Strattera Atomoxetine. What is Strattera?
Strattera is a highly selective potent inhibitor of presynaptic noradrenaline transporters. It is not a psychostimulant. It’s not related to amphetamine derivatives. The active ingredient is atomoxetine.
What is Strattera used for?
The drug is prescribed for the therapy of neurological behavioral disorders in children, adolescents, and adults.
When to take Strattera?
Strattera is taken orally in the morning, during breakfast. If necessary, the medicine can be taken twice a day: in the morning and in the afternoon.
The initial dose for adolescents and children weighing less than 70 kg is 0.5 mg/1 kg of weight. The dosage is maintained for 1 week. Later on, if necessary, the dose can be increased. Gradual dosage escalation scheme: 1.2/1 kg/24 hours.
The total daily dose for children or adolescents weighing more than 70 kg is initially 40 mg. The dosage is maintained for 1 week. Increasing the dosage depends on individual tolerance and body response.
The maintenance dosage is 80 mg. The maximum dosage is 100 mg. The duration of therapy is determined on an individual basis. In some cases, therapy lasts for many years.
Strattera side effects
In children and adolescents during treatment, adverse reactions may be observed in the skin; CNS; blood vessels; gastrointestinal tract.
Complaints may be associated with skin itching. Dermatitis may also be among the side effects. Complaints from adolescents may be associated with slower reactions, a state of drowsiness, irritability. Children and adolescents may also complain of headaches, eye pain, or dizziness.
In children of primary school age, an increased heart rate may be observed. Less frequently, orthostatic hypotension develops against the background of noradrenergic activity of the active substance.
Some adolescents and children have impaired appetite. Against the background of taking Strattera, weight decreases. Sometimes dyspeptic phenomena are present.
In adults, unwanted reactions against the background of Strattera medication are manifested in the gastrointestinal tract (patients complain of increased gas, abdominal cramps, cramps, belching) and excretory organs.
Appetite worsens and the mouth becomes dry. Some patients complain of abnormal stools. Sometimes in adults, there are changes in the central nervous system: spontaneous awakenings or dizziness.
Due to the fact that the drug affects some parts of the brain that are responsible for appetite, patients take Strattera to lose weight. Do not do this without a recommendation from your doctor.
Contraindications to the use of the drug?
Strattera is not used if you have an allergic reaction to the product's components. Also, the remedy should not be taken in the case of pheochromocytoma; closed-angle glaucoma;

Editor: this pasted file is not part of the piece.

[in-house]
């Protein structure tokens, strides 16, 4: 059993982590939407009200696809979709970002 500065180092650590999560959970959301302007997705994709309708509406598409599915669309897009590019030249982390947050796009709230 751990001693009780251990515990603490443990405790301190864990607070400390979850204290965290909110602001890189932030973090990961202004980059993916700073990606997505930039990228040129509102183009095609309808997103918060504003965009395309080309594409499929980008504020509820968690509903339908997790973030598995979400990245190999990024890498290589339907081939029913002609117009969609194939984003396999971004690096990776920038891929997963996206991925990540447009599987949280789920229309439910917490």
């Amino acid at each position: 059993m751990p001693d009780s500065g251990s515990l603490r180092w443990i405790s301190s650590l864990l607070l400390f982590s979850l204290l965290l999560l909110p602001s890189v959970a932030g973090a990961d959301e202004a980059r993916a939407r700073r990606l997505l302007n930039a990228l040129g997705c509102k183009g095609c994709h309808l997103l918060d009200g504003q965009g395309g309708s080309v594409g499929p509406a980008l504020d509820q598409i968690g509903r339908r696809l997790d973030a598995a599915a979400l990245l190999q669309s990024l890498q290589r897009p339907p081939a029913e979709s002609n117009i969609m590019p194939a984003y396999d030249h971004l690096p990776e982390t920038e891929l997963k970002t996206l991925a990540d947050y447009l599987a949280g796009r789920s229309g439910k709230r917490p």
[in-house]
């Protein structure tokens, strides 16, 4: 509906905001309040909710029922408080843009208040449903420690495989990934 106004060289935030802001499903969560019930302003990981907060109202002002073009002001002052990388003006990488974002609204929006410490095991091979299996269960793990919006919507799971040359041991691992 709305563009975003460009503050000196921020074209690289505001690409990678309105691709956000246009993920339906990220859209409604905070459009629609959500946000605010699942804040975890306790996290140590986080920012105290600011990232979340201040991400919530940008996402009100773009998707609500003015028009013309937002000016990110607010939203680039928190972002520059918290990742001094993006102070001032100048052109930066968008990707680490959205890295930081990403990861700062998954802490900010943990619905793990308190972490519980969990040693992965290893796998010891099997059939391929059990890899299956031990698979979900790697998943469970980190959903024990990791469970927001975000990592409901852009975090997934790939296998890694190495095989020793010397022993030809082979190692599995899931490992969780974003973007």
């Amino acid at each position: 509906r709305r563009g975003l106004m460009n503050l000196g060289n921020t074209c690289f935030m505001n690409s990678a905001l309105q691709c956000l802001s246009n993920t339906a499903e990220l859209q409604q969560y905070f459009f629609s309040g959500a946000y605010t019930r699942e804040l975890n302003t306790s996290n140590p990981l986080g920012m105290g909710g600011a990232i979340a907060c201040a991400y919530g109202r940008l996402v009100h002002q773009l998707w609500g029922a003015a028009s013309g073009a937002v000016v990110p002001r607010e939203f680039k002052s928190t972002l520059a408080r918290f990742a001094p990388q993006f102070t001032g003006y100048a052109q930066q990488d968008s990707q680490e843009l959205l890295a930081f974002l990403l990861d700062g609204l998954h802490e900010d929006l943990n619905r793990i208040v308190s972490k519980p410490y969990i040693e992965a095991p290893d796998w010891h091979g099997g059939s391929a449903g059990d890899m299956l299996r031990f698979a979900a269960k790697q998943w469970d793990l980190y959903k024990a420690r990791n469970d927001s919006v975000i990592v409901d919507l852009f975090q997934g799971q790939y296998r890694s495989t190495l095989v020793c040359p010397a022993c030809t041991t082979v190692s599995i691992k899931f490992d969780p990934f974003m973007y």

concomitant use of MAO inhibitors (only 2 weeks after the last MAO inhibitor use is permitted).
It’s categorically not recommended to take the drug for people with severe organic cardiopathology: otherwise, sudden cardiac death is observed.
During pregnancy and breastfeeding, the drug is allowed to take only if the risk to the child is insignificant.
What happens in an overdose?
When the recommended dose of Strattera medication is exceeded, motor activity increases in some patients. Some children, adolescents, and adults experience seizures, heart palpitations, and dry mouth.
Treatment consists in eliminating the symptoms of overdose. In acute intoxication, the stomach is flushed, vital functions are monitored, and symptomatic and supportive therapy is prescribed.
Additional information about Strattera Medication
During the use of Strattera Medication, some patients have suicidal thoughts. Symptoms of withdrawal symptoms do not appear after the end of therapy.
Therapy with the drug is discontinued when convulsive seizures, urticaria and Quincke's edema occur.
In some cases, the drug has a hepatotoxic effect: patients complain about the occurrence of jaundice symptoms.
Administration of the drug is discontinued upon laboratory confirmation of hepatic dysfunction.
Patients taking the drug as part of therapy for neurological behavioral disorders require systematic monitoring of aggressive and hostile manifestations. When delusional or manic syndrome and psychotic reactions occur, patients are treated as inpatients. For akathisia and panic attacks, patients also need systematic monitoring.